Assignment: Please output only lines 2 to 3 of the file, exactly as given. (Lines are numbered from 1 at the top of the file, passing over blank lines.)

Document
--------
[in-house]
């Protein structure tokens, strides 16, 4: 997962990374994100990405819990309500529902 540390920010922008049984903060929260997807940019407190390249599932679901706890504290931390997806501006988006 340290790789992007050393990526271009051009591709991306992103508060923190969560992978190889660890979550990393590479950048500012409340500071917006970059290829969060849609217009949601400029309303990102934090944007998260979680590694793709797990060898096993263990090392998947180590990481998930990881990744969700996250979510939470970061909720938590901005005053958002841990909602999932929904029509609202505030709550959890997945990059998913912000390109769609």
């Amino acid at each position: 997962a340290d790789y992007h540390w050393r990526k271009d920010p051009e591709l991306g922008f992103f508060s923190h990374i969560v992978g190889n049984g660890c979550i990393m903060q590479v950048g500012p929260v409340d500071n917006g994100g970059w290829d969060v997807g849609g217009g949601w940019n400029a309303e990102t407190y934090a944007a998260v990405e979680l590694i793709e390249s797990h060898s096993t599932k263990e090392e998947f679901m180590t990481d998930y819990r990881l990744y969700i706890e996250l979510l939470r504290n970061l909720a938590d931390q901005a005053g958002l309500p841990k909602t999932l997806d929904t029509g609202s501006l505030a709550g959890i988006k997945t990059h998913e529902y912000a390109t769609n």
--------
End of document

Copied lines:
């Protein structure tokens, strides 16, 4: 997962990374994100990405819990309500529902 540390920010922008049984903060929260997807940019407190390249599932679901706890504290931390997806501006988006 340290790789992007050393990526271009051009591709991306992103508060923190969560992978190889660890979550990393590479950048500012409340500071917006970059290829969060849609217009949601400029309303990102934090944007998260979680590694793709797990060898096993263990090392998947180590990481998930990881990744969700996250979510939470970061909720938590901005005053958002841990909602999932929904029509609202505030709550959890997945990059998913912000390109769609």
């Amino acid at each position: 997962a340290d790789y992007h540390w050393r990526k271009d920010p051009e591709l991306g922008f992103f508060s923190h990374i969560v992978g190889n049984g660890c979550i990393m903060q590479v950048g500012p929260v409340d500071n917006g994100g970059w290829d969060v997807g849609g217009g949601w940019n400029a309303e990102t407190y934090a944007a998260v990405e979680l590694i793709e390249s797990h060898s096993t599932k263990e090392e998947f679901m180590t990481d998930y819990r990881l990744y969700i706890e996250l979510l939470r504290n970061l909720a938590d931390q901005a005053g958002l309500p841990k909602t999932l997806d929904t029509g609202s501006l505030a709550g959890i988006k997945t990059h998913e529902y912000a390109t769609n």